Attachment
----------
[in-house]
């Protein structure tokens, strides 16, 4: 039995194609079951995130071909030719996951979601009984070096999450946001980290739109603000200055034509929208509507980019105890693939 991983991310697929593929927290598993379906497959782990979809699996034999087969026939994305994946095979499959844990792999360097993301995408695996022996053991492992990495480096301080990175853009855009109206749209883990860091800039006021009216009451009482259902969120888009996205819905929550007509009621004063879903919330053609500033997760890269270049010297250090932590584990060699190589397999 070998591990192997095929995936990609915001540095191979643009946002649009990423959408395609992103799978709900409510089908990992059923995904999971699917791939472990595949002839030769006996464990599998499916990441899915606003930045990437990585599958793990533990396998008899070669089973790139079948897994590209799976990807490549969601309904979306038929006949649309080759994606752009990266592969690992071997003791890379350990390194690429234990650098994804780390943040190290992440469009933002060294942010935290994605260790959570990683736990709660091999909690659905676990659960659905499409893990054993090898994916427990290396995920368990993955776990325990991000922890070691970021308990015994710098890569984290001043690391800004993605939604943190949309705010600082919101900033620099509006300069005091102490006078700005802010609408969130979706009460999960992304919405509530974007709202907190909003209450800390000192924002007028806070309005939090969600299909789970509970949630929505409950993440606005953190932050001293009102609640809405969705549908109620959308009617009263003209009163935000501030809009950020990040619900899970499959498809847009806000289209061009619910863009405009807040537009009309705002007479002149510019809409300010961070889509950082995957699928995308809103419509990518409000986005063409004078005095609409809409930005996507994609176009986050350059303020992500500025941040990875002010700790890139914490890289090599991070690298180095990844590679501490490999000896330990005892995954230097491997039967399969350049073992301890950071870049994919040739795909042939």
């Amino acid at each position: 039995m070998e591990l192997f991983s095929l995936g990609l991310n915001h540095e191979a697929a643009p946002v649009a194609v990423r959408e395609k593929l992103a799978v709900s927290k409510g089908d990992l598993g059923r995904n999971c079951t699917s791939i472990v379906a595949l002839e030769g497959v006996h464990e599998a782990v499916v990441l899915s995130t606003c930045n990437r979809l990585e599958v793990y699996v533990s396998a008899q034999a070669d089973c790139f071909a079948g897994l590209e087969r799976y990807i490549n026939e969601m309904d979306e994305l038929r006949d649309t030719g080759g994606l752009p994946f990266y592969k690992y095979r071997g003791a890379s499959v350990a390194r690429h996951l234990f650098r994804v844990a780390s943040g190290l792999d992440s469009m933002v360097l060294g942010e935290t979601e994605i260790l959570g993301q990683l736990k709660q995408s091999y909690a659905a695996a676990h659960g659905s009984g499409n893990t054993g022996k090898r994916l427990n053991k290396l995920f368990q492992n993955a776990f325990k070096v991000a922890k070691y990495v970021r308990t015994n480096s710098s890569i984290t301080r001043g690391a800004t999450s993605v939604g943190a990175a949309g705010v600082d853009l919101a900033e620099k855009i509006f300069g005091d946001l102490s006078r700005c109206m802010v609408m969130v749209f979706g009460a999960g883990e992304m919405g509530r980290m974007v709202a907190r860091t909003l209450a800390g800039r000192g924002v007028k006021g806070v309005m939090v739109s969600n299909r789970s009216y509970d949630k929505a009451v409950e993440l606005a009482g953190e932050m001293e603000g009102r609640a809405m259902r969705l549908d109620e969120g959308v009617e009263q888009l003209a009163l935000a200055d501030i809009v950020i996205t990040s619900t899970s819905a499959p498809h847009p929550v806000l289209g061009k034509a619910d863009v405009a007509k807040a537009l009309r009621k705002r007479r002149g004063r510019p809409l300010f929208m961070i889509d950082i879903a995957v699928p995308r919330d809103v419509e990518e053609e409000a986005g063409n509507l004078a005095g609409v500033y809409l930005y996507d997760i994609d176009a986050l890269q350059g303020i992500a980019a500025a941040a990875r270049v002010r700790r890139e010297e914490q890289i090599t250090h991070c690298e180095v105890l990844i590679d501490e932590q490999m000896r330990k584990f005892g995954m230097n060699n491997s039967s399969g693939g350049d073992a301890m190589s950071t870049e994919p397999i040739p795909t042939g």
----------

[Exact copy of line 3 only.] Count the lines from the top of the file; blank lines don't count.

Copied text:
């Amino acid at each position: 039995m070998e591990l192997f991983s095929l995936g990609l991310n915001h540095e191979a697929a643009p946002v649009a194609v990423r959408e395609k593929l992103a799978v709900s927290k409510g089908d990992l598993g059923r995904n999971c079951t699917s791939i472990v379906a595949l002839e030769g497959v006996h464990e599998a782990v499916v990441l899915s995130t606003c930045n990437r979809l990585e599958v793990y699996v533990s396998a008899q034999a070669d089973c790139f071909a079948g897994l590209e087969r799976y990807i490549n026939e969601m309904d979306e994305l038929r006949d649309t030719g080759g994606l752009p994946f990266y592969k690992y095979r071997g003791a890379s499959v350990a390194r690429h996951l234990f650098r994804v844990a780390s943040g190290l792999d992440s469009m933002v360097l060294g942010e935290t979601e994605i260790l959570g993301q990683l736990k709660q995408s091999y909690a659905a695996a676990h659960g659905s009984g499409n893990t054993g022996k090898r994916l427990n053991k290396l995920f368990q492992n993955a776990f325990k070096v991000a922890k070691y990495v970021r308990t015994n480096s710098s890569i984290t301080r001043g690391a800004t999450s993605v939604g943190a990175a949309g705010v600082d853009l919101a900033e620099k855009i509006f300069g005091d946001l102490s006078r700005c109206m802010v609408m969130v749209f979706g009460a999960g883990e992304m919405g509530r980290m974007v709202a907190r860091t909003l209450a800390g800039r000192g924002v007028k006021g806070v309005m939090v739109s969600n299909r789970s009216y509970d949630k929505a009451v409950e993440l606005a009482g953190e932050m001293e603000g009102r609640a809405m259902r969705l549908d109620e969120g959308v009617e009263q888009l003209a009163l935000a200055d501030i809009v950020i996205t990040s619900t899970s819905a499959p498809h847009p929550v806000l289209g061009k034509a619910d863009v405009a007509k807040a537009l009309r009621k705002r007479r002149g004063r510019p809409l300010f929208m961070i889509d950082i879903a995957v699928p995308r919330d809103v419509e990518e053609e409000a986005g063409n509507l004078a005095g609409v500033y809409l930005y996507d997760i994609d176009a986050l890269q350059g303020i992500a980019a500025a941040a990875r270049v002010r700790r890139e010297e914490q890289i090599t250090h991070c690298e180095v105890l990844i590679d501490e932590q490999m000896r330990k584990f005892g995954m230097n060699n491997s039967s399969g693939g350049d073992a301890m190589s950071t870049e994919p397999i040739p795909t042939g």